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HomeBeef‘It is wishful thinking that €5/kg would cover our production costs now’
Catherina Cunnane
Catherina Cunnanehttps://www.thatsfarming.com/
Catherina Cunnane hails from a sixth-generation drystock and specialised pedigree suckler enterprise in Co. Mayo. She currently holds the positions of editor and general manager at That's Farming, having joined the firm during its start-up phase in 2015.
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‘It is wishful thinking that €5/kg would cover our production costs now’

The ICSA believes that beef will have to reach €6.00/kg if farmers “have any hope of coping” with huge increases in input costs.

The group’s beef chair, Edmund Graham, has said that until recently, farmers would have viewed €5/kg as the minimum price they needed to “make ends meet”.

He said that a small percentage of farmers are achieving €5+/kg with bonuses included.

“However, costs are spiralling out of control. It’s just not enough, and we need to see base prices rise significantly,” he said.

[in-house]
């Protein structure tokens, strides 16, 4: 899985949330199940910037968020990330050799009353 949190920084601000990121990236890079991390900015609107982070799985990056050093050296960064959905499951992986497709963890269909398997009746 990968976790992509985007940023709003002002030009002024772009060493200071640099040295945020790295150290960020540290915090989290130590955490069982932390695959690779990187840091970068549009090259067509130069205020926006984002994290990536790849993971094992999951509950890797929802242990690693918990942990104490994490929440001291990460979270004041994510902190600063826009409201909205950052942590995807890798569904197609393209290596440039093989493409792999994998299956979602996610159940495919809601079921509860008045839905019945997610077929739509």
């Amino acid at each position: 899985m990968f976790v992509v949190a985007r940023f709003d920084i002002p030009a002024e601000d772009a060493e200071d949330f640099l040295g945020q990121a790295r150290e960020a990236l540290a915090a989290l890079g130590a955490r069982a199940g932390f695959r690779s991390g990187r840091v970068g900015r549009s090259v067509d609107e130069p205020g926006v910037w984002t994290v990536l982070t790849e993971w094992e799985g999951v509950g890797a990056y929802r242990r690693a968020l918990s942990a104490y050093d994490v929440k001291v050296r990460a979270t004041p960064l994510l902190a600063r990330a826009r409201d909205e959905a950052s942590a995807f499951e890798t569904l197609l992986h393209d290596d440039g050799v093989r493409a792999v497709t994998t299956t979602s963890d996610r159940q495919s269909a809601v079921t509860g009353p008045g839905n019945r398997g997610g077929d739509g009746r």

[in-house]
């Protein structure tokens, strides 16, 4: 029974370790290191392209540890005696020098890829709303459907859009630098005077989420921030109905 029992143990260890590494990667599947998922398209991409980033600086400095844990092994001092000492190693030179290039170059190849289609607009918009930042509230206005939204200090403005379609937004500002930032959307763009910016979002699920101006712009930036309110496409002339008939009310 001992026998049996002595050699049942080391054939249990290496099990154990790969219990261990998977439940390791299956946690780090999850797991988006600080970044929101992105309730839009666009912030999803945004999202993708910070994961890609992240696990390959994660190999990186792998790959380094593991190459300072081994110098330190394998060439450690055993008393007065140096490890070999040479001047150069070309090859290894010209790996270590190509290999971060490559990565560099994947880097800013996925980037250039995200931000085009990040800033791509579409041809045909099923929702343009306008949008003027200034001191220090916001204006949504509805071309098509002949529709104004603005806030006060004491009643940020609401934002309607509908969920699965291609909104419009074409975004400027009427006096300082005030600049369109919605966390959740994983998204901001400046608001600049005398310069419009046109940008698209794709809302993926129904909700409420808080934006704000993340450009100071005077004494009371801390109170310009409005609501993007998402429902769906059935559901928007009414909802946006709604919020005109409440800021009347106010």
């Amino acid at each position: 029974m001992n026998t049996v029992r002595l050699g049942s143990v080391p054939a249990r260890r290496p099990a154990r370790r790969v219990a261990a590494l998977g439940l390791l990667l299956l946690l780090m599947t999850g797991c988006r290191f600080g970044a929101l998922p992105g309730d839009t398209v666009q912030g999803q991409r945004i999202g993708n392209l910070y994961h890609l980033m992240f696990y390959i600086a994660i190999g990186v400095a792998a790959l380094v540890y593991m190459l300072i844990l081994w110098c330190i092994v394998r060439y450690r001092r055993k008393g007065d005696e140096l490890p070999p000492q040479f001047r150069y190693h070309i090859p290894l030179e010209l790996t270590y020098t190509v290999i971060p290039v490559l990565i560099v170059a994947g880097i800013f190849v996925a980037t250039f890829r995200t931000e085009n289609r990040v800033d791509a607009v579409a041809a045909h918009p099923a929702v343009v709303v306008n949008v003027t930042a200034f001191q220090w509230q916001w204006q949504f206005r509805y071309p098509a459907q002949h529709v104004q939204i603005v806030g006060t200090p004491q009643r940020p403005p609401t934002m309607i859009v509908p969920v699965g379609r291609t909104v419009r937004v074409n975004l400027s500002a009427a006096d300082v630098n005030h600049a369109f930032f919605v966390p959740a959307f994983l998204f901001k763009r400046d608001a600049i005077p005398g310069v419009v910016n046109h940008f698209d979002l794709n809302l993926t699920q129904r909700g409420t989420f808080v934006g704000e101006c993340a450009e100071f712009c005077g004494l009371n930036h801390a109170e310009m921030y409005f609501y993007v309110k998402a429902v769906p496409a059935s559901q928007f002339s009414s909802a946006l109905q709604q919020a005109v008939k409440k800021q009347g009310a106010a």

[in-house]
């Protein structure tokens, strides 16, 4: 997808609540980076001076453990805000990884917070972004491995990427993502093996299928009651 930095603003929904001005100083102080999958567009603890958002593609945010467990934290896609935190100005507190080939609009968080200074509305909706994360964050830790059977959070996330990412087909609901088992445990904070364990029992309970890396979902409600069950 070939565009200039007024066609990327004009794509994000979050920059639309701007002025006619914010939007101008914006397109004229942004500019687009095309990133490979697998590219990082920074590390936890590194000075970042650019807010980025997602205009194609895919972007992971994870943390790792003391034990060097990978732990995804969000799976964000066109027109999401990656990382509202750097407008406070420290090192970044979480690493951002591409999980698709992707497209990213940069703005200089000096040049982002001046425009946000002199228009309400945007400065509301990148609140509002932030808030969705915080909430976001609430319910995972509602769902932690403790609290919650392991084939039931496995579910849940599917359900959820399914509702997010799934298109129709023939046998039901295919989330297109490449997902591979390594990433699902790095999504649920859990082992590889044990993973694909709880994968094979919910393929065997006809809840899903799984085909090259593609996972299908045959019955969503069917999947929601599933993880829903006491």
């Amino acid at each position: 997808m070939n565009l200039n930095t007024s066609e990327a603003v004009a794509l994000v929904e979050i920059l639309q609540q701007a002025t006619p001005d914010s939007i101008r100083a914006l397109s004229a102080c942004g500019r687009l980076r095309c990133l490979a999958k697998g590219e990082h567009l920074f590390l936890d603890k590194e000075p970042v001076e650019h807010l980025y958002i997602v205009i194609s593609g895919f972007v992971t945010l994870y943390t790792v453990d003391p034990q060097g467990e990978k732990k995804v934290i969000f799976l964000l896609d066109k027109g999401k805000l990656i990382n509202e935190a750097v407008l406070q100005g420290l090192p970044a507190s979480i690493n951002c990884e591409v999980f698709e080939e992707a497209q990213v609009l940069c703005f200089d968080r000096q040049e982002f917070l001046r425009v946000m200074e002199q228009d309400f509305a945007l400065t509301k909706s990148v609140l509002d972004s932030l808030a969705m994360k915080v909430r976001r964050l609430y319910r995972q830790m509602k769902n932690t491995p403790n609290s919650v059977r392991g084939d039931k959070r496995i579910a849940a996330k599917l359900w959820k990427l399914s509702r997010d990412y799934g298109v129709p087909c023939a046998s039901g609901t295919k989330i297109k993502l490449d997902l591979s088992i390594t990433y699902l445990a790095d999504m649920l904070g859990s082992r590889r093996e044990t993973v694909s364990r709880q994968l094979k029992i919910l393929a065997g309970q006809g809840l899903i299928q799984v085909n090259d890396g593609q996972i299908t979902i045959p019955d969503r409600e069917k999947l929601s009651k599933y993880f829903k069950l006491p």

“Indeed, this is what Teagasc was saying as far back as last autumn. But that was then.”

“With costs getting so out of control, it is wishful thinking that €5/kg would cover our production costs now.”

Last October, Teagasc published a series of budgets outlining the prices farmers require to break even in 2022.

According to the state agency, bull beef finishers will require a price of more than €5.00/kg to break-even in 2022, while steer finishers will need €4.90/kg to break-even.

Fertiliser and feed prices 

Graham stressed that fertiliser prices have “gone through the roof”, and feed prices – which have already reached record highs – look set to rise even further.

“Teagasc have now estimated that inflated feed and fertiliser costs are adding around 65c/kg to the cost of producing beef.”

“But it’s not just feed and fertiliser prices that have gone up. Inflation is hitting all our costs. It is wiping out any potential to break even at current prices.”

Furthermore, he said the war in Ukraine is “likely to exacerbate” input cost inflation “significantly”.

He said the immediate impact will be to drive wheat prices “sky high2, which will have a knock-on effect on all feeds.

Concluding, he added that Ukraine is also a significant exporter of fertiliser and that all of this means that producing beef at €5/kg will not be viable.

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